Unformatted text preview: Definition of Ability Tests
Definition of Ability Tests
• Ability Tests Are standardized measures of knowledge (e.g.,
Are physical, mental, mechanical, and clerical abilities)
that results from formal learning experiences
that • Traditional Forms of Ability Tests Aptitude tests Measure knowledge acquired without formal training Achievement tests Measure current levels of previously acquired knowledge Mental Ability Tests
Mental Ability Tests
• Development of Mental Ability Tests Binet and Simon
Developed an intelligence test to measure the mental age
(academic achievement) of French school children
(academic Published as the Stanford-Binet Intelligence Scale in the U.S.
Stanford-Binet Otis Self-Administering Test of Mental Ability The first group-administered mental ability test to have
widespread use in industry
widespread What Is Measured by Ability Tests
What Is Measured by Ability Tests
• Content and Academic Achievement Mental ability tests are validated by correlating test
Mental scores with educational achievement as criteria.
scores • Measured Abilities Mental ability tests measure several distinct abilities
Mental but all tests do not measure the same abilities
but • Scoring of Tests General tests provide an overall mental ability score Other tests either provide separate scores on each
Other abilities, then sum scores to report a total score or
they measure separate abilities and do not combine
the scores into a general ability measure.
the TABLE 12.1 Abilities Measured by Various Mental Ability Tests Memory Span Figural Classification Numerical Fluency Spatial Orientation Verbal Comprehension Visualization Conceptual Classification Intuitive Reasoning Semantic Relations Ordering General Reasoning Figural Identification Conceptual Foresight Logical Evaluation The Wonderlic Personnel Test
The Wonderlic Personnel Test
• Wonderlic Personnel Test Developed in 1938, in wide use thereafter Is a 50 multiple-choice item test taken in 12 minutes Content—vocabulary, “commonsense” reasoning,
—vocabulary, formal syllogisms, arithmetic reasoning and
computation, analogies, perceptual skill, spatial
relations, number series, scrambled sentences, and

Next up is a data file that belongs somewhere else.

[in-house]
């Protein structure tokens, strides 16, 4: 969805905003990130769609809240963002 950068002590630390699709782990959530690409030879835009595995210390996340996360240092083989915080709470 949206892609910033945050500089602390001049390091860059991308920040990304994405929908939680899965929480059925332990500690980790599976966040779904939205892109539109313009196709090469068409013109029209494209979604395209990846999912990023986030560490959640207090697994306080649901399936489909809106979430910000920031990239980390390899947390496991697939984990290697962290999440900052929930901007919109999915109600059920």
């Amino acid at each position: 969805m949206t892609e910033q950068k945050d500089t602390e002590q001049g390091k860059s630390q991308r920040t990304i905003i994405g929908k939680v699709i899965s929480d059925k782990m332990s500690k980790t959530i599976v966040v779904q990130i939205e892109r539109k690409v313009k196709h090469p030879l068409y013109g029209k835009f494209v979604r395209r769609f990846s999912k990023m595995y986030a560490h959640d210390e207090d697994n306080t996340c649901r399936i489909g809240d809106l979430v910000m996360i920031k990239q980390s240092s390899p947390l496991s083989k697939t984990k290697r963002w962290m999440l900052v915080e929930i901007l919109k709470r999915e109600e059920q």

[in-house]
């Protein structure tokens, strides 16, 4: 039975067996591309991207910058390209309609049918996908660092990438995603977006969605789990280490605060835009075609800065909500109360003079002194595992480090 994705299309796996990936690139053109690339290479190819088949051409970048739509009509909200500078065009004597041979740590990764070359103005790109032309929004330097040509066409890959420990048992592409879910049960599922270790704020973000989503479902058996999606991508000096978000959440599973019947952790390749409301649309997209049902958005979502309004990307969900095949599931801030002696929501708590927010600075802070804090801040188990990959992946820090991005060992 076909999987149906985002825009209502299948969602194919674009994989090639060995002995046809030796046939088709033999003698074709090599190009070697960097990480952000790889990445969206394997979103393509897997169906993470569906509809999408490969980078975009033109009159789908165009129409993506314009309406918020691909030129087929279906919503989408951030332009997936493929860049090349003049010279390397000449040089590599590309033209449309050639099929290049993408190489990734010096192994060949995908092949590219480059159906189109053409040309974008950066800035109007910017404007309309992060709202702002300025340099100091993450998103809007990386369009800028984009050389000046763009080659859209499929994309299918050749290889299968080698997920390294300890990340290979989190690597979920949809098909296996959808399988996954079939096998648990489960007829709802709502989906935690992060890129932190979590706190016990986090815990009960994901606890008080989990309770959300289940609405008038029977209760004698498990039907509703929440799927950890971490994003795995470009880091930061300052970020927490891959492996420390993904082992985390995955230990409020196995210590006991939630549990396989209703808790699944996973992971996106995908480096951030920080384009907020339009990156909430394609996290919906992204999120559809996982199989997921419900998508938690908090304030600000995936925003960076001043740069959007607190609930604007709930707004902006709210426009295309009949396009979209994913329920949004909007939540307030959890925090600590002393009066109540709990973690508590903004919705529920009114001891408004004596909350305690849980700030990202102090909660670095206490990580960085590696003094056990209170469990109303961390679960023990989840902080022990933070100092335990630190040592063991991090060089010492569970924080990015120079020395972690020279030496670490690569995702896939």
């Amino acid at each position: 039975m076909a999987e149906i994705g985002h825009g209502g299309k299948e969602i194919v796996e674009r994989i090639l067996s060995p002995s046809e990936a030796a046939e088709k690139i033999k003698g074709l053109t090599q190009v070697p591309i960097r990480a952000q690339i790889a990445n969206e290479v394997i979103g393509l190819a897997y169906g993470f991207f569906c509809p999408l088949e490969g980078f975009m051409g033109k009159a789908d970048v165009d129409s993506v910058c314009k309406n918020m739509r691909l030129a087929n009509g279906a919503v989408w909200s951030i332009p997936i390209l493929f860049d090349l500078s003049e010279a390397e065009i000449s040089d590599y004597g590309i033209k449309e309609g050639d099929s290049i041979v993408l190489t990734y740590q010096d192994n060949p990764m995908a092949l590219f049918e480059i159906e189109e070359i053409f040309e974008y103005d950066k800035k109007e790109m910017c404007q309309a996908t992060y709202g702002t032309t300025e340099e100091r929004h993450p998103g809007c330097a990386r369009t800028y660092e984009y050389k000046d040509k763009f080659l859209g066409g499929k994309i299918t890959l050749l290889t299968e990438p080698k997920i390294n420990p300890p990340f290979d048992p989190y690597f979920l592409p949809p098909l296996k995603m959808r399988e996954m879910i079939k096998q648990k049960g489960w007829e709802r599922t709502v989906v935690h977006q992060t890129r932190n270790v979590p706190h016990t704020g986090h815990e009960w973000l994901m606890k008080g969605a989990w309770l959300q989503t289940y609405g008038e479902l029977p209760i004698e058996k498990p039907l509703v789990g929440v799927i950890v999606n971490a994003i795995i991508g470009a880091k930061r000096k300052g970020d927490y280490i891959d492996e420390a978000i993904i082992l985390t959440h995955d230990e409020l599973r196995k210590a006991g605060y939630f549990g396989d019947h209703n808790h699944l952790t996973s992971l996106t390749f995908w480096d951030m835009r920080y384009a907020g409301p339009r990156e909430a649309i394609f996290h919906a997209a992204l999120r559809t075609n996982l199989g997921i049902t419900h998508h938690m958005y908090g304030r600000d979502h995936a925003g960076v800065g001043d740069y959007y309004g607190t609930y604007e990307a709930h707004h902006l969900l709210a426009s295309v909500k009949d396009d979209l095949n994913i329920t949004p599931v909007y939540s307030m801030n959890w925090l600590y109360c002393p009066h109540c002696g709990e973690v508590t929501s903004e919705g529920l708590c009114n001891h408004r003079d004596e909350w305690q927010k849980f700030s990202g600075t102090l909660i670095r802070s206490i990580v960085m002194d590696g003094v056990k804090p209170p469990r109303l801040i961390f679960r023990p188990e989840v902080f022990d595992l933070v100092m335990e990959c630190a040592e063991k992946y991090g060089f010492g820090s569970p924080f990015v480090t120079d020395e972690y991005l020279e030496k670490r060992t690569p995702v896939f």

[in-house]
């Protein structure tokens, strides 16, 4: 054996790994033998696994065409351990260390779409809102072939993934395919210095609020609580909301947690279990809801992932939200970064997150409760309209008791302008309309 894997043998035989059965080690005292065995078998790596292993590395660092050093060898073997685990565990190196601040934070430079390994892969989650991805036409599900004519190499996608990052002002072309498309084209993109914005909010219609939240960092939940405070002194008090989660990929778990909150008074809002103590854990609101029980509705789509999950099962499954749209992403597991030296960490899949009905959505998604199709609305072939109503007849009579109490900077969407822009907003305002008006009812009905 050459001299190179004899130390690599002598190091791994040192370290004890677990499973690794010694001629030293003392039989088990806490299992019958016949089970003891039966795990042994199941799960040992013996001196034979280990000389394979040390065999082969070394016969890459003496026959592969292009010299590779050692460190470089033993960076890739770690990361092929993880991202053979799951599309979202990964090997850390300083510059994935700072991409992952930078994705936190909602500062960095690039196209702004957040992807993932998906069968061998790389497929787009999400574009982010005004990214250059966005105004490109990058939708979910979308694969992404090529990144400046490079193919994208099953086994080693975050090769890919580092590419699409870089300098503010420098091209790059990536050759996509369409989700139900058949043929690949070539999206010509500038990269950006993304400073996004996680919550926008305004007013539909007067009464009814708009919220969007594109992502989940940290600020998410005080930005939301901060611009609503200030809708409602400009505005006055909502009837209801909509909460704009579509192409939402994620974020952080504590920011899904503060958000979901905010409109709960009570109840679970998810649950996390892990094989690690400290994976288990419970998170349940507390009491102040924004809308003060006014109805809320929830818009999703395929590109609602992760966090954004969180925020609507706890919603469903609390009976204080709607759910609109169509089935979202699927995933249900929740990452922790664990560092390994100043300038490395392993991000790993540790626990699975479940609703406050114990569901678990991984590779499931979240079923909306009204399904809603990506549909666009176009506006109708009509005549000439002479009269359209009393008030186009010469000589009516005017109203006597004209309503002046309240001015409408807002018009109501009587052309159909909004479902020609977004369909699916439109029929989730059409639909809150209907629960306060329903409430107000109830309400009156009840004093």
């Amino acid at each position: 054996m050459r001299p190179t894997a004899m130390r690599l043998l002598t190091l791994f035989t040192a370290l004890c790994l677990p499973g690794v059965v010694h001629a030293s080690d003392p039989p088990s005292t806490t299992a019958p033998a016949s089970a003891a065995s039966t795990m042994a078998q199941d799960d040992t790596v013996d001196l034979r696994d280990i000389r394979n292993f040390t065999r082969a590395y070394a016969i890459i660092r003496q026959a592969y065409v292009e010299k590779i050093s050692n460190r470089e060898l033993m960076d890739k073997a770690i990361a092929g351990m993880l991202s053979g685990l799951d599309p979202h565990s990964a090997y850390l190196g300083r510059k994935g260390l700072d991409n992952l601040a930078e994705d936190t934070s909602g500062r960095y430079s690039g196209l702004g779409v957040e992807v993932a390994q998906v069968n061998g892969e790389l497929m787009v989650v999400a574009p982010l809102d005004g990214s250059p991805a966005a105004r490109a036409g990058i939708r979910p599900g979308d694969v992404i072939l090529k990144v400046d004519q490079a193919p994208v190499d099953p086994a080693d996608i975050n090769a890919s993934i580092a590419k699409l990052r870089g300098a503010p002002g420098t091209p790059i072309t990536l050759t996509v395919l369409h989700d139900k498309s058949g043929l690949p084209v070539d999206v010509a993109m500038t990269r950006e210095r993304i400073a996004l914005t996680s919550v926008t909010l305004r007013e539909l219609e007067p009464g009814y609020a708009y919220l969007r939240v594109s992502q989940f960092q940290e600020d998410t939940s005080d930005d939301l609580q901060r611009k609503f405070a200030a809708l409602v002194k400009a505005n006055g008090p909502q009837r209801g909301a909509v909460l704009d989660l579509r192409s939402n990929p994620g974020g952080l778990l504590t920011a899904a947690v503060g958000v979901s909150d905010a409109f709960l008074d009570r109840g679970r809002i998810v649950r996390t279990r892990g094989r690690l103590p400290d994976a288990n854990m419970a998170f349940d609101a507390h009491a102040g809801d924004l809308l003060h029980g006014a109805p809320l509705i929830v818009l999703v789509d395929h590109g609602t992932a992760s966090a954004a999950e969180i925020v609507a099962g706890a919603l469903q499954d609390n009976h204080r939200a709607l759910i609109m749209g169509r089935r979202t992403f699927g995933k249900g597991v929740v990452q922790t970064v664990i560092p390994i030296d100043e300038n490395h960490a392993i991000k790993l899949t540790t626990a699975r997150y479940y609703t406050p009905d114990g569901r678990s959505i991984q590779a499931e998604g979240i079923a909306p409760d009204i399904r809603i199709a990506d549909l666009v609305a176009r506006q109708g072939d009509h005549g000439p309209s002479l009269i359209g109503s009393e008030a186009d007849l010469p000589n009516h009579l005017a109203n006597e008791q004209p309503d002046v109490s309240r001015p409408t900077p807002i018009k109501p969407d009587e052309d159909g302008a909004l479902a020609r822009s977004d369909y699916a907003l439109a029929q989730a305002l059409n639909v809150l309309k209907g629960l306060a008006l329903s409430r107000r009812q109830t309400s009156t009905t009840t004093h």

knowledge of proverbs.
knowledge Primarily measures verbal comprehension, with
Primarily deduction and numerical fluency being the next two
factors in order of importance.
factors TABLE 12.2 Example Items Similar to Items on the Wonderlic Personnel Test NOTE: An (*) indicates the correct response. The Validity of Mental Ability Tests
The Validity of Mental Ability Tests
• Project A A multiple-year effort to develop a selection system
multiple-year appropriate for all entry-level positions in the U.S.
Army Involved the development of 65 predictor tests that
could be used as selection instruments
could Produced results indicating that general mental ability
tests are valid selection instruments across a large
variety of military jobs
variety TABLE 12.3 Project A Validity Coefficients SOURCE: Jeffrey J. McHenry, Laetta M. Hough, Jody L. Toquam, Mary A. Hanson, and Steven Ashworth, “Project A
Validity Results: The Relationship between Predictor and Criterion Domains,” Personnel Psychology 43 (1990): 335–354. Validity Generalization Studies
Validity Generalization Studies
• Variations in Validity? Validity coefficients for the same combination of
Validity mental ability tests and job performance measures
differ greatly for studies in different organizations.
differ These differences were thought to be caused by
These undetermined organizational factors that affected the
correlation between selection instruments and criteria.
correlation Selection specialists concluded that a validation study
Selection is necessary for each selection program developed.
is Meta-analysis of differences indicates otherwise. TABLE 12.4 Selected Validity Generalization Results for Various Jobs NOTE: Data for missing cells are not reported.
a Frank Schmidt, Ilene Gast-Rosenbery, and John Hunter, “Validity Generalization for Computer Programmers,” Journal of Applied Psychology 65 (1980): 643–661.
Frank Schmidt, John Hunter, Kenneth Pearlman, and Guy Shane, “Further Tests of the Schmidt-Hunter Bayesian Validity Generalization Procedure,” Personnel
Psychology 32 (1979): 257–281.
Kenneth Pearlman, Frank Schmidt, and John Hunter, “Validity Generalization Results for Tests Used to Predict Job Proficiency and Training Success in Clerical
Occupations,” Journal of Applied Psychology 65 (1980): 373–406.
b Validity Generalization Studies (cont’d)
Validity Generalization Studies (cont’d)
• Implications for Selection
1. It is no longer necessary to conduct validity studies
It within each organization.
within There are no organizational effects on validity; therefore the
same predictor (selection instrument) can be used across all
It is necessary only to demonstrate through job analysis that
the job is similar to the job in the validity generalization
study. 1. Task differences among jobs have little effect on the
Task validity coefficients of mental ability tests.
validity Differing information-processing and problem-solving
demands of the job, not task differences themselves.
demands Validity Generalization Studies (cont’d)
Validity Generalization Studies (cont’d)
• Implications for Selection (cont’d)
3. A general mental ability test score is as good a
general predictor of job performance as is a composite score
from a test of specific abilities using multiple scales.
4. Situational specificity required by the Uniform
Situational Guidelines on Employee Selection Procedures are
not appropriate at this point in time.
not Mental Ability Tests and Discrimination
Mental Ability Tests and Discrimination
• Differential validity The hypothesis that employment tests are less valid